A Gloom Over Vietnam

Courtesy of The Financial Times, a gloomy prognosis on Vietnam’s economy.  As the article notes:

“…A flurry of new building in downtown Hanoi, endless swarms of new motorbikes in Ho Chi Minh City: by some standards Vietnam’s economy is powering into 2010. But many economists and business executives remain stubbornly gloomy.

Vo Truong Son should be a happy man. But sitting in his office high above the central Vietnamese town of Pleiku, the deputy general manager of Hoang Anh Gia Lai, one of the country’s largest privately owned conglomerates, doesn’t seem to be celebrating either the company’s healthy results or the fact that Vietnam was one of the world’s strongest performers last year.

“I think the first half of 2010 will be hard due to the high interest rates and tighter monetary policy, and the problems with the balance of payments,” said Mr Son.

Vietnam’s communist government, weaned on running a command economy, has struggled with the nuances of using market mechanisms to direct and control growth. Over the past two years there have been violent swerves from austerity to stimulus and back again as the economy moved through inflation, the global crisis and now renewed signs of overheating.

But for an economy that has relied on exports and foreign direct investment for much of its growth over the past decade, Vietnam has survived the global slowdown remarkably well.

Statistics released last week show the country’s economy grew 5.32 per cent last year, down from its average of more than 7 per cent over the preceding four years, but still substantially stronger than the expectations of many of its competitors. The construction sector grew 11.4 per cent and retail by 18.4 per cent.

Mr Son is not alone in his glum assessment of the future, however, with many analysts warning that the biggest threat to the Vietnamese economy is overheating.

“I’m afraid it is a bit of a bubble again,” said Terence Mahony, a long-term investor in Vietnam. “They have two negative deficits, both the budget and the current account.” Like other businesspeople and economists, he fears Vietnam has returned to a state of chronic trade deficit. After running a surplus in the first half of the year, imports are again on the rise, and the deficit hit $1.97bn (€1.36bn, £1.22bn) in November.

That has been coupled with a rising budget deficit that the World Bank estimates will hit 9.7 per cent of GDP this year after expenditure on a stimulus programme which the bank estimates has cost the country almost $4bn, or 4 per cent of GDP. At the end of November, the government moved to tighten fiscal and monetary policy.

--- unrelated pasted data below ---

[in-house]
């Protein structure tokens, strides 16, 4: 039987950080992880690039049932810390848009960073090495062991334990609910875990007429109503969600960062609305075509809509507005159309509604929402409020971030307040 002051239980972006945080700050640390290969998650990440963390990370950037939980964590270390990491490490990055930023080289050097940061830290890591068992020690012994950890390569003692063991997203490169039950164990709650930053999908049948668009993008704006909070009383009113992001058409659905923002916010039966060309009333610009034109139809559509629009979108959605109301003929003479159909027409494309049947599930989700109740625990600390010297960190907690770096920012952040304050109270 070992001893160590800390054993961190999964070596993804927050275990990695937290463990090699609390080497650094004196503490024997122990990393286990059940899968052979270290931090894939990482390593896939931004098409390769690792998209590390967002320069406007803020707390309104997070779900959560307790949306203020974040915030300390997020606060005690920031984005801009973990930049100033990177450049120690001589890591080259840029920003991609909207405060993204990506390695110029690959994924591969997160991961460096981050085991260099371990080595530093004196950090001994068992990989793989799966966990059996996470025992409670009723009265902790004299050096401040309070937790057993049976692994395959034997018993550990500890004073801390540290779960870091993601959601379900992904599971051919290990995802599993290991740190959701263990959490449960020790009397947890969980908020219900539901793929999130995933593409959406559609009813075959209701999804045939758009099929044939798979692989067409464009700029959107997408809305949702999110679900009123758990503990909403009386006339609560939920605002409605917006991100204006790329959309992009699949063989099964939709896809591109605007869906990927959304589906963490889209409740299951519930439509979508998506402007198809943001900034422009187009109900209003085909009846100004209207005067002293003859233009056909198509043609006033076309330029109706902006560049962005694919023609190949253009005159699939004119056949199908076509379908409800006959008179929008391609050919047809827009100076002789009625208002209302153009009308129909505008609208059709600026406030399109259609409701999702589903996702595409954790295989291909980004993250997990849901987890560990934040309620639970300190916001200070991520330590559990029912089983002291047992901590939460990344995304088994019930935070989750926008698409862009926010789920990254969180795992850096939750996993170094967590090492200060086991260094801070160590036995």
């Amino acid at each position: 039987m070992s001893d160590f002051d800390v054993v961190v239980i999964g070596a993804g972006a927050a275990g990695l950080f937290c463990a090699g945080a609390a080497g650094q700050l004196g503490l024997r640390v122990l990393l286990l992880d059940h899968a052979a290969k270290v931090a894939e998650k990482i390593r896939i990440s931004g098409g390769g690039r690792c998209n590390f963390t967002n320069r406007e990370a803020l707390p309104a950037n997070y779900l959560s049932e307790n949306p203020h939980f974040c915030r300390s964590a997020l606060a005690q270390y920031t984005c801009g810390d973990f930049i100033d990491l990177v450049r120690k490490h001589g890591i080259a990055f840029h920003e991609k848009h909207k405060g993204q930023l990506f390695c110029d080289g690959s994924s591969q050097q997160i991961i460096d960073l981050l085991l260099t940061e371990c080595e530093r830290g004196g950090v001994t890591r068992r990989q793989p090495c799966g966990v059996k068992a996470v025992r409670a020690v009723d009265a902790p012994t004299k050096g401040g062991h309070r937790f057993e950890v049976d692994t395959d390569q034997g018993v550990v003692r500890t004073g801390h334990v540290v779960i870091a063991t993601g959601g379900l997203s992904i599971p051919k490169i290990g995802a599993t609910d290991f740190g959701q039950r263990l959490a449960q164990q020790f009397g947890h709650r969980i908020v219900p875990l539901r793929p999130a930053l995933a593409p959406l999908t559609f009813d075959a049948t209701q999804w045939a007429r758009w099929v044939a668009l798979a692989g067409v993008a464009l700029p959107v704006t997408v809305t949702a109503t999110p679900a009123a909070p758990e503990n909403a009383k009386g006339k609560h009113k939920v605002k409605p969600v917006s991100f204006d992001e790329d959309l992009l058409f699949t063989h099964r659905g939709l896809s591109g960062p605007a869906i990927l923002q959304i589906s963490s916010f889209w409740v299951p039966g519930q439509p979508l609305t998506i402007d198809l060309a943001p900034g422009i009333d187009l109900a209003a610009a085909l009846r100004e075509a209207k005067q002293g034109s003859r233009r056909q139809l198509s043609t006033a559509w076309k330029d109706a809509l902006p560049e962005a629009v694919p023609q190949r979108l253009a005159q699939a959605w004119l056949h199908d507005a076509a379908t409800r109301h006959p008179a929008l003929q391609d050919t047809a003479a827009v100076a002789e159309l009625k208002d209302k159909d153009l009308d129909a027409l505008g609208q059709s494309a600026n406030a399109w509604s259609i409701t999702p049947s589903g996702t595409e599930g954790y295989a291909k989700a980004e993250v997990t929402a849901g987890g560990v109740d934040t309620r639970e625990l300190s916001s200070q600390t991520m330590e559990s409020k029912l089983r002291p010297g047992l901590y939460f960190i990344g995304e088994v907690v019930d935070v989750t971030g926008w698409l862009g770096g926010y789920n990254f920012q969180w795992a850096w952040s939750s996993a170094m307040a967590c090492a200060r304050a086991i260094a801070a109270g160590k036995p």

The dong was devalued by over 5 per cent, interest rates were raised by 100 basis points, state-owned enterprises were encouraged to sell their hoarded dollars to ease a foreign exchange liquidity crisis, and business was told that the flagship element of the stimulus programme, a four percentage point interest rate subsidy, would be wound up at the end of the year, despite pleas that it be continued.

The result has been a crisis of confidence that provoked a flight into dollars and gold. Exporters hoarded dollars. Retail investors, many of whom had been caught out by the 70 per cent fall in the stock market, moved into gold, turning Ho Chi Minh City hotel cafés into impromptu gold trading floors.

Last week, the government moved to try to regain some control over the exuberance of the market, ordering gold trading floors to shut by the end of March. Jewellery and retail sales – the bulk of the non-speculative market – will be allowed to continue.

But Benedict Bingham, the head of the International Monetary Fund in Hanoi, says that although there is some froth on the top of the economy, it is underpinned by solid fundamentals.

“There is some underlying resilience, stemming primarily from the fact that household balances were in quite good shape going into the crisis, so the Vietnamese consumer kept on buying,” said Mr Bingham.

But Mr Mahony says that although the global economy is improving, that might not be enough without a change of attitude at the top.

“I think it is still a horribly centralised approach to economics. They don’t understand the capitalist flows of the economy: they are control freaks.”

This entry was posted on Tuesday, January 5th, 2010 at 11:31 am and is filed under Vietnam.  You can follow any responses to this entry through the RSS 2.0 feed.  Both comments and pings are currently closed. 

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